« Congressmen Call Out Goldstone | Main | New Yorker Falls Short on Gaza »

November 04, 2009

Washington Post: Still Wearing Palestinian Goggles

The headline read “U.S. hope dims for high-level Israeli-Palestinian talks over state.� Missing from the November 4 Washington Post article was a subhead cautioning readers: “So do hopes for accurate Post Arab-Israeli coverage.�

One error of commission, two of omission, and a misleading, unclarified quotation from Secretary of State Hillary Clinton undercut the 18-paragraph dispatch. It was filed by Post staff writer Karen DeYoung in Cairo and Jerusalem Bureau Chief Howard Schneider in Amman.

The Post:

1) Writes of Palestinian rejection of Israel’s proposal to limit “construction on Arab land [emphasis added] ....� Most construction of Jewish communities in the West Bank has taken place on property that was state land under Ottoman, British, Jordanian and Israeli rule. Under the 1922 League of Nations Palestine Mandate (Article 6), the 1945 United Nations Charter (Article 80), and 1967 U.N. Security Council Resolution 242, Jews have the right to settle in the West Bank, and Israel is not required to withdraw from all of it. The Post, which dogmatically avoids acknowledging the above international law, erroneously declares the West Bank and eastern Jerusalem to be Arab land.

2) Says “Abbas and Arab leaders quickly made a settlement freeze — agreed to by Israel in the 2003 ‘road map’ negotiating framework initiated by the West but never fully implemented — a condition for talks ....� The Post omits that implementation of the “road map� was to be reciprocal and phased. Israeli commitments hinged on Palestinian measures, barely attempted, to end anti-Israeli terrorism and anti-Israel, anti-Jewish incitement.

3) Notes Arab skepticism about Clinton’s positive view of Israel’s offer to exercise “‘restraint’ in the rest of the West Bank� while allowing unlimited construction in East Jerusalem and the completion of up to 3,000 [authorized] housing units ....� The newspaper does not tell readers that from 2008 to the present there has been virtually no new construction, no settlement expansion and no new settlement authorization. Except for building in Israel’s capital and limited construction inside existing settlements, what The Post doubts is “restraint� essentially amounts to an Israeli freeze.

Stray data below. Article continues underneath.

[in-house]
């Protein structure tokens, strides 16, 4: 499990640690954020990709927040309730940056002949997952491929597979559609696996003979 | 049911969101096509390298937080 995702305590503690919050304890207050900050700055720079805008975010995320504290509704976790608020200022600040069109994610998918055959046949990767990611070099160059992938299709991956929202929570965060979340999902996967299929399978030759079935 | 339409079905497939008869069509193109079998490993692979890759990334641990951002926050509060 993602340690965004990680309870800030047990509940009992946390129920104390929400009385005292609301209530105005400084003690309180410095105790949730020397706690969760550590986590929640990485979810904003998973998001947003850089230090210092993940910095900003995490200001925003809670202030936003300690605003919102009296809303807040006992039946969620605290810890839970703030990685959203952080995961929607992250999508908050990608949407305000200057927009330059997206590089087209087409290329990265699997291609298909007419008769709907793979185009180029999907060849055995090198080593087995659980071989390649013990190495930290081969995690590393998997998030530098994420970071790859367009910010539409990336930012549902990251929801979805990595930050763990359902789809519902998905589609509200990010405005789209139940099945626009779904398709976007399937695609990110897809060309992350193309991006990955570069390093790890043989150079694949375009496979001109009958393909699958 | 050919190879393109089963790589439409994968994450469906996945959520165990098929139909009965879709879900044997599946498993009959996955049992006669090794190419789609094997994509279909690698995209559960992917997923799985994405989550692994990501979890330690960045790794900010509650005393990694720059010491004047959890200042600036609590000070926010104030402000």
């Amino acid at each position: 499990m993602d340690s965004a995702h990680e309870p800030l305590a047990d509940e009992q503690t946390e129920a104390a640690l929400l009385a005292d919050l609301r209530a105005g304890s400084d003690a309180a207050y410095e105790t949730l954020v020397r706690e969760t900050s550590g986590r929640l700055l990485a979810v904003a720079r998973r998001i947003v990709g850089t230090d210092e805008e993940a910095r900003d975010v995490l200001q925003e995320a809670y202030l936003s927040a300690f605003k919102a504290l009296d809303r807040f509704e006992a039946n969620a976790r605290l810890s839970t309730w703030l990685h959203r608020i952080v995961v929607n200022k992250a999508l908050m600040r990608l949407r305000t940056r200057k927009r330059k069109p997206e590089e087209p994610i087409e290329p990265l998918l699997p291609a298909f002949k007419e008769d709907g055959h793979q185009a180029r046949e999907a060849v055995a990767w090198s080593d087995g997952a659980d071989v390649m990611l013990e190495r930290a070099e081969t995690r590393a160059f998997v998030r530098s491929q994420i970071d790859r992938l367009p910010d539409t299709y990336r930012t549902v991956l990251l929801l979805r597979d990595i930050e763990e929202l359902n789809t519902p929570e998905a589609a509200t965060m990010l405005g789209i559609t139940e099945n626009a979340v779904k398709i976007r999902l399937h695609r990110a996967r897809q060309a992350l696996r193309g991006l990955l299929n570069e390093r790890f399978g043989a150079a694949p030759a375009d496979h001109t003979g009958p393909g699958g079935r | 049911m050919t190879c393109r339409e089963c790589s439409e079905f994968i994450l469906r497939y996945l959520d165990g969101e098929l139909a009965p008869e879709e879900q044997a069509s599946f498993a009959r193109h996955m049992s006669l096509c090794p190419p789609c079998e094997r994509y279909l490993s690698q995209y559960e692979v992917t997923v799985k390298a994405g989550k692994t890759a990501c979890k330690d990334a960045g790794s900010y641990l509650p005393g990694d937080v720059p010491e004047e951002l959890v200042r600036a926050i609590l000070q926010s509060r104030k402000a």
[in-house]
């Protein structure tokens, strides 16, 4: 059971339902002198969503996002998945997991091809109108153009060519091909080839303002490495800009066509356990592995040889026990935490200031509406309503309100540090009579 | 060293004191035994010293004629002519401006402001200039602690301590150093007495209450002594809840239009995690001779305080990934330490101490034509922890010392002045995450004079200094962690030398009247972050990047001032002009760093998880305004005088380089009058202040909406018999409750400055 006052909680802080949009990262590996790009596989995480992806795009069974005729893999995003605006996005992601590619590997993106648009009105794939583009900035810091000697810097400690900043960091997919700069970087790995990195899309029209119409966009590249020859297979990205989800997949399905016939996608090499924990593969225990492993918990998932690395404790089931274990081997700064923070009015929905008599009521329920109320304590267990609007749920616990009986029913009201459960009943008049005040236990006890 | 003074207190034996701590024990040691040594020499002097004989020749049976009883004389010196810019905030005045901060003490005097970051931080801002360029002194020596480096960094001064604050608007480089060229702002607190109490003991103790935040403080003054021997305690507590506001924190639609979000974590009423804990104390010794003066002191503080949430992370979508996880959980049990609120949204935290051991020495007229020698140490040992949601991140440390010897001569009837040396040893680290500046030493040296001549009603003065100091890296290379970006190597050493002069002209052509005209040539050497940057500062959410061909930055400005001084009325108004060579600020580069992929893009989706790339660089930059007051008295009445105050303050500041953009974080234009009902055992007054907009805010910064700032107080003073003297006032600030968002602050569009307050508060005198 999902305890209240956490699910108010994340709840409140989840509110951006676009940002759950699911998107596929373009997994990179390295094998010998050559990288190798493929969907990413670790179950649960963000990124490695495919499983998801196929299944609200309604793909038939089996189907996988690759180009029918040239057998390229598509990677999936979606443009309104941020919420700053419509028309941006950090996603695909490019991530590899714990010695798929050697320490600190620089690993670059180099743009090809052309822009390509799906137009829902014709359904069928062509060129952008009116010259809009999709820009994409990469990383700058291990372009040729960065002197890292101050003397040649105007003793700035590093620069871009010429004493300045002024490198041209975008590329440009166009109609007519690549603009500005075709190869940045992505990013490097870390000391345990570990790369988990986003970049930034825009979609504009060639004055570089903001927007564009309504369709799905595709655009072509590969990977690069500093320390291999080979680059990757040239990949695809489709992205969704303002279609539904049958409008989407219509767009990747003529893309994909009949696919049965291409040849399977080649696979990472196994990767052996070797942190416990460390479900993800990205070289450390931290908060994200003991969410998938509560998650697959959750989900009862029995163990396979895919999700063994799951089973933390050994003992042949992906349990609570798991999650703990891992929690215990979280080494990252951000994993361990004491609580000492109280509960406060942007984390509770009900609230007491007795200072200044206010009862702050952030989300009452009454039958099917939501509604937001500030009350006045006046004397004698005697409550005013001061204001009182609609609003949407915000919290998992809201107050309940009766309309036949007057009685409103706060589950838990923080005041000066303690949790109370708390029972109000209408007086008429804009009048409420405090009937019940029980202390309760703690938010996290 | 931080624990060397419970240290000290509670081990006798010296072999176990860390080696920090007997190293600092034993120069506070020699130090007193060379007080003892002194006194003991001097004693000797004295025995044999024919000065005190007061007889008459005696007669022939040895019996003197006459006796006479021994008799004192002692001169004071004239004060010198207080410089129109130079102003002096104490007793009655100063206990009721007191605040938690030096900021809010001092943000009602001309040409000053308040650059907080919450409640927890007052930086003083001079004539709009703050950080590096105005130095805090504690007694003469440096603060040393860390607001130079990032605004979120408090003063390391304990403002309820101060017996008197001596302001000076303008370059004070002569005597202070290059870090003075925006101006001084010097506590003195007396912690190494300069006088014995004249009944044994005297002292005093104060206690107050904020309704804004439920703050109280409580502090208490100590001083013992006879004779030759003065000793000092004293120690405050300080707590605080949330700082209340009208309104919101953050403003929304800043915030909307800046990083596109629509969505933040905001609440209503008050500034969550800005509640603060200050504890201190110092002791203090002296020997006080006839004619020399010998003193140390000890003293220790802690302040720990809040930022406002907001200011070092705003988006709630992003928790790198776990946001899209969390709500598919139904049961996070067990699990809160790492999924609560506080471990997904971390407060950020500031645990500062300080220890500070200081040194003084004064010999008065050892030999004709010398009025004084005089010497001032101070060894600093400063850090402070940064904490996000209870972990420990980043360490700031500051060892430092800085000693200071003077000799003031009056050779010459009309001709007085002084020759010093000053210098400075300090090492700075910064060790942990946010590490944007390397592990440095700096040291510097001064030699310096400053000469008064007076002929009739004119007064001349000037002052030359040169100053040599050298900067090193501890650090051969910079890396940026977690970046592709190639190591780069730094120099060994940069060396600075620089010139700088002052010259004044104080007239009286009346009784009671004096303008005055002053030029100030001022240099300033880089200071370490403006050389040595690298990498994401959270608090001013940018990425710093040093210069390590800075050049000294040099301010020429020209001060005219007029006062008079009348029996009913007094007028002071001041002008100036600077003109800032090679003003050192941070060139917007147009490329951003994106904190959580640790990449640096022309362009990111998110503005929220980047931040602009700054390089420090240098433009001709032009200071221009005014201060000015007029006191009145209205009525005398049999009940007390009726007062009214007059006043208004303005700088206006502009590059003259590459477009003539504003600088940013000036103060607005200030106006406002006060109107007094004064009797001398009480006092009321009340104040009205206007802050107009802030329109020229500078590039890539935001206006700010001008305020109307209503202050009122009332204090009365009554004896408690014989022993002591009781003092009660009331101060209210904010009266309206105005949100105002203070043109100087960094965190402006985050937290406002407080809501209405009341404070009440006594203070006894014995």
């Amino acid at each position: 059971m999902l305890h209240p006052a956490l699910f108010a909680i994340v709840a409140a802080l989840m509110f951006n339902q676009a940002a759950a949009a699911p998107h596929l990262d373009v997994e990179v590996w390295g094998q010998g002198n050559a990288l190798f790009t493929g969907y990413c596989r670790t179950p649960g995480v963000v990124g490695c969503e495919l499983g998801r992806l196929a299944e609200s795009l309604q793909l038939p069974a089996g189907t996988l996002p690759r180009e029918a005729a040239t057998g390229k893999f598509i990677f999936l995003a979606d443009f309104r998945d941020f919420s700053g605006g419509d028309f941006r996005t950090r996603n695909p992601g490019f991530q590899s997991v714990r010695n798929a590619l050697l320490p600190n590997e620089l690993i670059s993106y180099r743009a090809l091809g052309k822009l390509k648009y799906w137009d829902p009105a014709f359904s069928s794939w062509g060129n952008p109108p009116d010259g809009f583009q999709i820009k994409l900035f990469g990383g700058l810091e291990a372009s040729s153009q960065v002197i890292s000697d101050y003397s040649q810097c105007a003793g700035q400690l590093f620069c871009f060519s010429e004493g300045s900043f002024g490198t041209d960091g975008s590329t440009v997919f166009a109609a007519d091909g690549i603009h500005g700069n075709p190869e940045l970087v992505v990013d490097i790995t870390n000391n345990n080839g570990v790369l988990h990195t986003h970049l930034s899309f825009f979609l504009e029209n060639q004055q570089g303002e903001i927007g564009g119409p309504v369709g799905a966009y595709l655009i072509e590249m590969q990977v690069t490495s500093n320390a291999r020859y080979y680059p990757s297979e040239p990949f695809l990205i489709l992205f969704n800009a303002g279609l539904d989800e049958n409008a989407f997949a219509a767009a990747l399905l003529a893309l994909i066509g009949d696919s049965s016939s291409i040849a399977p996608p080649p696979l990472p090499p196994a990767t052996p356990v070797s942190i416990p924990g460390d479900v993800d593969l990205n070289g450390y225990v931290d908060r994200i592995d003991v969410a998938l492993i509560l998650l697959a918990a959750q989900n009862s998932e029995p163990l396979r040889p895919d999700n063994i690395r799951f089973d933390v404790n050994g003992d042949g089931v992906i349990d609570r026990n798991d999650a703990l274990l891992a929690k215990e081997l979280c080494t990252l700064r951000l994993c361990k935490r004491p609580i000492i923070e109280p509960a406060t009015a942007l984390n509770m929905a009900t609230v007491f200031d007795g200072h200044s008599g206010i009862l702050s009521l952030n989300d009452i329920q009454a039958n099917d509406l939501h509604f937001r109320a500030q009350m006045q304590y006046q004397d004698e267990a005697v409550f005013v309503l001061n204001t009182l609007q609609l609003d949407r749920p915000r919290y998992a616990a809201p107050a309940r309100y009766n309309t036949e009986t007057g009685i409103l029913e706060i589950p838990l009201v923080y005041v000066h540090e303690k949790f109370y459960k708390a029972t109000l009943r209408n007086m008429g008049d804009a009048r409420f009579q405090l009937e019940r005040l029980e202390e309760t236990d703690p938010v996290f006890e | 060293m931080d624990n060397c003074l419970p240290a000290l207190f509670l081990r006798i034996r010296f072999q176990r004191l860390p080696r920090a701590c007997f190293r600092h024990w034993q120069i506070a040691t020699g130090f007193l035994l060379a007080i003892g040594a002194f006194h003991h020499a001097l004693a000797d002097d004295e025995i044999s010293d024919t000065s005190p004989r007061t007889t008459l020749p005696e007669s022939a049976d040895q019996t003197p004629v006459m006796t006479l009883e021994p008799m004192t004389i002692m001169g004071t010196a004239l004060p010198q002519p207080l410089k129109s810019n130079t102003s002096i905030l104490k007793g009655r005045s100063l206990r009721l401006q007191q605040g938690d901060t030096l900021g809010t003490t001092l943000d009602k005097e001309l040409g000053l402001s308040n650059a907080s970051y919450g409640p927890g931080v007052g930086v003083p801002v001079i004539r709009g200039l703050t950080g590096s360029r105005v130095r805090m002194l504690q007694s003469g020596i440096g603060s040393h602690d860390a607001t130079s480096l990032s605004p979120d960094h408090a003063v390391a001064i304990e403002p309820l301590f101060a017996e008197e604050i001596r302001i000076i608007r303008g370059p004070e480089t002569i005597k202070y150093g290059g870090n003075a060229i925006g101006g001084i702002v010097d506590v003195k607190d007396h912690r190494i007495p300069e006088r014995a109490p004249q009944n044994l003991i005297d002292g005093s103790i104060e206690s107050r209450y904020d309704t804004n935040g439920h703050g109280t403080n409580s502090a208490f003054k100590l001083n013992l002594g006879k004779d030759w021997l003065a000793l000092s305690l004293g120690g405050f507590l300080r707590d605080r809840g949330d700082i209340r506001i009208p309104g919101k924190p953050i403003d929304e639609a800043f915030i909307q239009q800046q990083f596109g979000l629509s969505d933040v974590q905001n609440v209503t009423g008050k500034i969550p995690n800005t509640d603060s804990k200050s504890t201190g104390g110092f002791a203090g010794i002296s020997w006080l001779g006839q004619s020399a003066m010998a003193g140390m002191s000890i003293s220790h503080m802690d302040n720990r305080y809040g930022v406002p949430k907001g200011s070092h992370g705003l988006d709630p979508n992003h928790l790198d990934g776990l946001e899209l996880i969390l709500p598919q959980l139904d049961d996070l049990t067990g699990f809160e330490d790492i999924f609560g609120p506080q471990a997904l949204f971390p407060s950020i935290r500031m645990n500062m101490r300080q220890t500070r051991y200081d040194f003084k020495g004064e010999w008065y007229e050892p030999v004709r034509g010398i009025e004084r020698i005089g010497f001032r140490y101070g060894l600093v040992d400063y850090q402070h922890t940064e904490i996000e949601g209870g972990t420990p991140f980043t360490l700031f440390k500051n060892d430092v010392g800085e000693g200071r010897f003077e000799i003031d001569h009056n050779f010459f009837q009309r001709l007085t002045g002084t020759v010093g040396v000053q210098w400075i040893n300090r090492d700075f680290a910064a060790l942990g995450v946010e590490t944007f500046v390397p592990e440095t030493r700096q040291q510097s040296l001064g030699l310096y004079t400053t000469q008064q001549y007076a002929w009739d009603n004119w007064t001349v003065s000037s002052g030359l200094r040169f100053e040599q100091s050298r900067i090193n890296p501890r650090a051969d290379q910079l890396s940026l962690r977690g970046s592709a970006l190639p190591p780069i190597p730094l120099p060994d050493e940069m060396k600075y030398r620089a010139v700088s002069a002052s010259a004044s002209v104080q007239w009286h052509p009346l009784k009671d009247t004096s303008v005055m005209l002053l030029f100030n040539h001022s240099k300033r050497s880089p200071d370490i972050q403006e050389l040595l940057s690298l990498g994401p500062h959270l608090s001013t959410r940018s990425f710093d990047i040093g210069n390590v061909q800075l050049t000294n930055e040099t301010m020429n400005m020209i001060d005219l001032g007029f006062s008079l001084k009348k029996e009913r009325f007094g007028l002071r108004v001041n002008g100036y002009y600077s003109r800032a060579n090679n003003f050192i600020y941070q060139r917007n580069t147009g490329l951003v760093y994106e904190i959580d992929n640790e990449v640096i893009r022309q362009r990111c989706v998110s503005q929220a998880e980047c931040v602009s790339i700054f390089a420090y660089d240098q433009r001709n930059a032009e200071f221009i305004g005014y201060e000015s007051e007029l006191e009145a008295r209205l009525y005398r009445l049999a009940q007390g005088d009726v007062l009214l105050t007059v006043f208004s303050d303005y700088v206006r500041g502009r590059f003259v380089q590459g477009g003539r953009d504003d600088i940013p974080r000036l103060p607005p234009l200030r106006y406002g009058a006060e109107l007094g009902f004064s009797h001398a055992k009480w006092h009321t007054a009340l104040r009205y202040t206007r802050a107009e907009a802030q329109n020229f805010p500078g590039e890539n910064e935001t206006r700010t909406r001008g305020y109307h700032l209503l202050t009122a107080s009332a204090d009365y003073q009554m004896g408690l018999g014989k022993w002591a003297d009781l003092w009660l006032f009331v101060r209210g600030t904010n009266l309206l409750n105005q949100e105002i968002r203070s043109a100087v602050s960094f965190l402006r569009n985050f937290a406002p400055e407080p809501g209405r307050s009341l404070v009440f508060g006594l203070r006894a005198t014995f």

4) Quotes Clinton as saying that Israelis and Palestinians “‘came very close’ to agreement� just before her husband, President Bill Clinton, left office in 2001. Diplomats usually tailor remarks to their audiences. But in July, 2000 the Palestinian leadership rejected an Israeli-U.S. offer of a West Bank and Gaza Strip country, with eastern Jerusalem as its capital, in exchange for peace with Israel. Instead, Yasser Arafat launched the terror war called the second intifada. In January, 2001 Arafat’s Palestinian Authority rejected another Israeli-U.S. proposal for a West Bank-Gaza Strip state. The intifada continued. The two sides had not come “very close�; rather, the Palestinian side violently rejected sweeping Israeli-American proposals.

Recall the goggles theaters distributed to audiences for the early, fuzzy 3-D films? The Washington Post still wears the Arab version when covering Israeli-Palestinian news.

Posted by ER at November 4, 2009 05:19 PM


The U.S. news media very rarely note the anti-Semitic incitement on Arab TV and in Arab schools. It is as if this phenomenon is too politically incorrect to mention, because, for whatever bizarre reason, since the 70's, the Arabs are supposed to play the part of the victims.

It is simply taboo, as so many things now are. Few have the courage to speak of it.

As someone who has lived in Rwanda, I know where this type of propaganda ultimately leads.

Posted by: Ezra Ben-Shalom, Editor of Jewish State at November 11, 2009 09:05 PM

Guidelines for posting

This is a moderated blog. We will not post comments that include racism, bigotry, threats, or factually inaccurate material.

Post a comment

Remember Me?

(you may use HTML tags for style)